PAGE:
To you first God, having raised up his Son Jesus, sent him to bless you, in turning away every one of you from his iniquities.
We are told, in a simple allegory, that when man was made in the image of God, one of the bright angels about the throne was appointed to wait upon him, and to be his constant companion. After this beautiful image had been marred by sin, Happiness could no longer recognise the Heavenly Father's likeness upon earth, and pined to go back to her happy home on high. Fallen and wretched man now wandered about searching for a friend to make good his loss. He looked on the fair face of Nature, and saw her gay and cheerful; but Nature assured him that she could offer no alleviation for his misery. Love appeared so bright and joyous, that man, in his disappointment, turned next to her; but she timidly shrank back at his approach, while her tender eyes overflowed with tears of sympathy. He now sought friendship, and she sighed and answered, "Caprice, anxiety, and the fear of change are ever before me." Disappointed at these repeated failures, man followed after Vice, who boasted loudly, and promised great things; but even while she talked with him the borrowed roses dropped from her withered brow, and disclosed the wrinkles of sorrow and the deep furrows ploughed by pain. Retreating in haste from the haunts of the vile enchantress, he now sought for Virtue, hoping that the secret of happiness might be learned from her; but she assured him that Penitence was her proper name, and that she was powerless to bestow the boon he craved. Brought down at last to the verge of despair, man applied to grim Death, who relaxed his forbidding aspect, while he answered with a smile: "Happiness can no longer be found upon the earth. I am really the friend of man, and the guide to the blessedness which his heart yearns after. Hearken to the voice of Him who died on the Cross of Calvary, and I will, at last, lead man through the shades of the dark valley to the delectable mountains, where Happiness makes her perpetual abode." The allegory which I have thus tried to .repeat, is a mere expansion of the text. God does not secure happiness to His people —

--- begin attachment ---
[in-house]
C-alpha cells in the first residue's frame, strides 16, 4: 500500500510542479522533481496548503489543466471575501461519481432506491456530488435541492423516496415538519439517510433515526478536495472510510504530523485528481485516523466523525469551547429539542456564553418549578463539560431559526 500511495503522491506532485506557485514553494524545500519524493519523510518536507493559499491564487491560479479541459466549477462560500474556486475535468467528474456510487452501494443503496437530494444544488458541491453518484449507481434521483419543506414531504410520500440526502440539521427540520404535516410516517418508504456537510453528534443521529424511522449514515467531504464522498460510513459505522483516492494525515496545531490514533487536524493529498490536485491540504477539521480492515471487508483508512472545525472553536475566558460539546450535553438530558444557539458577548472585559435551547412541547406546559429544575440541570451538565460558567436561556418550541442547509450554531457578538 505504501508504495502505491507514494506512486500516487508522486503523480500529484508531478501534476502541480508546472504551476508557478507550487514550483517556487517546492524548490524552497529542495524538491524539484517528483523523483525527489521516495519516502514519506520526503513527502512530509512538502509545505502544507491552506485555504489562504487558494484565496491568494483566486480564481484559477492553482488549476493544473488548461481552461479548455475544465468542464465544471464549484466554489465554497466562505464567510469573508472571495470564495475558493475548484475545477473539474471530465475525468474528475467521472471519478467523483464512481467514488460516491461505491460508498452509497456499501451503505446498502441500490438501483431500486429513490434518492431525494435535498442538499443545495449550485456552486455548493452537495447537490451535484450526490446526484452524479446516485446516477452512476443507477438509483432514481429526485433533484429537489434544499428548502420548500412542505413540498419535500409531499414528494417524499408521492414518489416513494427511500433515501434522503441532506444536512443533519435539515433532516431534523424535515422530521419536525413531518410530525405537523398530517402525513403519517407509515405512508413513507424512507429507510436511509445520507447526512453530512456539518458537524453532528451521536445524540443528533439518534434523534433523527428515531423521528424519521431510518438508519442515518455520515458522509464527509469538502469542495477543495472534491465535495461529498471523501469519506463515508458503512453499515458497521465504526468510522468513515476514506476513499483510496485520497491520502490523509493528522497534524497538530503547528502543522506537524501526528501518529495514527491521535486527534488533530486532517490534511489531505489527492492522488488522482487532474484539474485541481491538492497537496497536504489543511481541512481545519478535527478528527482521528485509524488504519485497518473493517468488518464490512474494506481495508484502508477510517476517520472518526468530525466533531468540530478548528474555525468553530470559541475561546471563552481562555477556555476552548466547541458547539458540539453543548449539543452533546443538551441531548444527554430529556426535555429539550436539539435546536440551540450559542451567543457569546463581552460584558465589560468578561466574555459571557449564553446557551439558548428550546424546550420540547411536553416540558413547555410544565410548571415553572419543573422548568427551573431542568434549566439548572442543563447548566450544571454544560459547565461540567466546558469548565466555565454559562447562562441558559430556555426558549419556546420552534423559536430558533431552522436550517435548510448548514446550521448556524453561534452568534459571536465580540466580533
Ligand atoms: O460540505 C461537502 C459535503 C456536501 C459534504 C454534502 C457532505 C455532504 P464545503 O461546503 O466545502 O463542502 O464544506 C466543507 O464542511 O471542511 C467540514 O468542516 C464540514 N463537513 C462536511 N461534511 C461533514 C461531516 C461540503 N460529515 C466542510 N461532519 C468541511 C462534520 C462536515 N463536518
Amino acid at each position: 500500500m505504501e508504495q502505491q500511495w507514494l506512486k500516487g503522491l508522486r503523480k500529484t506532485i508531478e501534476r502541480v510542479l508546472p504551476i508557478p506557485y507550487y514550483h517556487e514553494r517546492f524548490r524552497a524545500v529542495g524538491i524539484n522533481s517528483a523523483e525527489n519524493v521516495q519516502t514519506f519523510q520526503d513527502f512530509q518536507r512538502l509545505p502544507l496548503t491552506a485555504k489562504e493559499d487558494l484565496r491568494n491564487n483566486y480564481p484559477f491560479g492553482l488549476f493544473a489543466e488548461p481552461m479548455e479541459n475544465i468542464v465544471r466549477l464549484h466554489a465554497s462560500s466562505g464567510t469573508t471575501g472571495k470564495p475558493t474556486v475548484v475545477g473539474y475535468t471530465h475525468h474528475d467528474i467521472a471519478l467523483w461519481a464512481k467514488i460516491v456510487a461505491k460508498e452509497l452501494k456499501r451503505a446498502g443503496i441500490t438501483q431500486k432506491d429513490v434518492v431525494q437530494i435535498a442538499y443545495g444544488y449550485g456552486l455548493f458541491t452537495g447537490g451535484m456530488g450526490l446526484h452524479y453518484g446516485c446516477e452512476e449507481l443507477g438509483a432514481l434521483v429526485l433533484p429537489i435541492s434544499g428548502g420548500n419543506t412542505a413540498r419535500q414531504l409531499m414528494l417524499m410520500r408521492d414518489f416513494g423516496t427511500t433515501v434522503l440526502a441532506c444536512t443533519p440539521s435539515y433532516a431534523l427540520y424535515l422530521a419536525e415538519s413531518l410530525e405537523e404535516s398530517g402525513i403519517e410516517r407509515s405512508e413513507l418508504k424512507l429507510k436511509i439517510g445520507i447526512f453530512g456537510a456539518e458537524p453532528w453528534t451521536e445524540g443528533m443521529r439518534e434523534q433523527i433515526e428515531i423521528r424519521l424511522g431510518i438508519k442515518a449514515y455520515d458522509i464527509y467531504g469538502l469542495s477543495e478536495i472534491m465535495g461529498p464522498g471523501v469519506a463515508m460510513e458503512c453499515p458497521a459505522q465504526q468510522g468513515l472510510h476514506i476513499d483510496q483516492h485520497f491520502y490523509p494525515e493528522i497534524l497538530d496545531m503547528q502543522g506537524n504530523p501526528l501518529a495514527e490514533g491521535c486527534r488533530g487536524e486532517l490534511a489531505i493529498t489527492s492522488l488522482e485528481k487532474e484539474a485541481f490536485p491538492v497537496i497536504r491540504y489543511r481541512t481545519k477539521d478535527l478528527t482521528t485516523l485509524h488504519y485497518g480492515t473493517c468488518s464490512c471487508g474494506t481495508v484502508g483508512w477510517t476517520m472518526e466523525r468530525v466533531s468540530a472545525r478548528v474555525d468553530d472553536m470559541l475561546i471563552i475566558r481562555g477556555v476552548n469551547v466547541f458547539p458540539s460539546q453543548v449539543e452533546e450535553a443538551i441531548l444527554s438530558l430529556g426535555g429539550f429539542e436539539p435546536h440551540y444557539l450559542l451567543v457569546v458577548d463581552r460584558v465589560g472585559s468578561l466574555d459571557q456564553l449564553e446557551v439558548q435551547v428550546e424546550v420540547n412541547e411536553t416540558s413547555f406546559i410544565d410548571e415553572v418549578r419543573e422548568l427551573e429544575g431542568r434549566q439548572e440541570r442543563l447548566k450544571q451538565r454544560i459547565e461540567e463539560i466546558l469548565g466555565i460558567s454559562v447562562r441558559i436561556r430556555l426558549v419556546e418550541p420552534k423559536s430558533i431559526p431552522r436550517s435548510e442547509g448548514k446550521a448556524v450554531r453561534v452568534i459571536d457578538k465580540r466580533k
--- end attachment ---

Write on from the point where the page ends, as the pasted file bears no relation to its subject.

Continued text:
I. BY MAKING ALL OF THEM RICH. Instead of saying, "Blessed are ye rich," He says, "Blessed are the poor." The only really happy rich man is the one who acts as God's steward, paying his lawful tithes to the Church, and dealing kindly with the suffering poor. Dr. Guthrie says: "Money will buy plenty, but not peace; money will furnish your table with luxuries, but not you with an appetite to enjoy them; money will surround your bed with physicians, but not restore health to your sickly frame: it will encompass you with a crowd of flatterers, but never promise you one true friend; it will bribe into silence the tongues of accusing men, but not an accusing conscience; it will pay some debts, but not one, the least, of your debts to the law of God; it will relieve many fears, but not those of guilt, the terrors that crown the hour of death."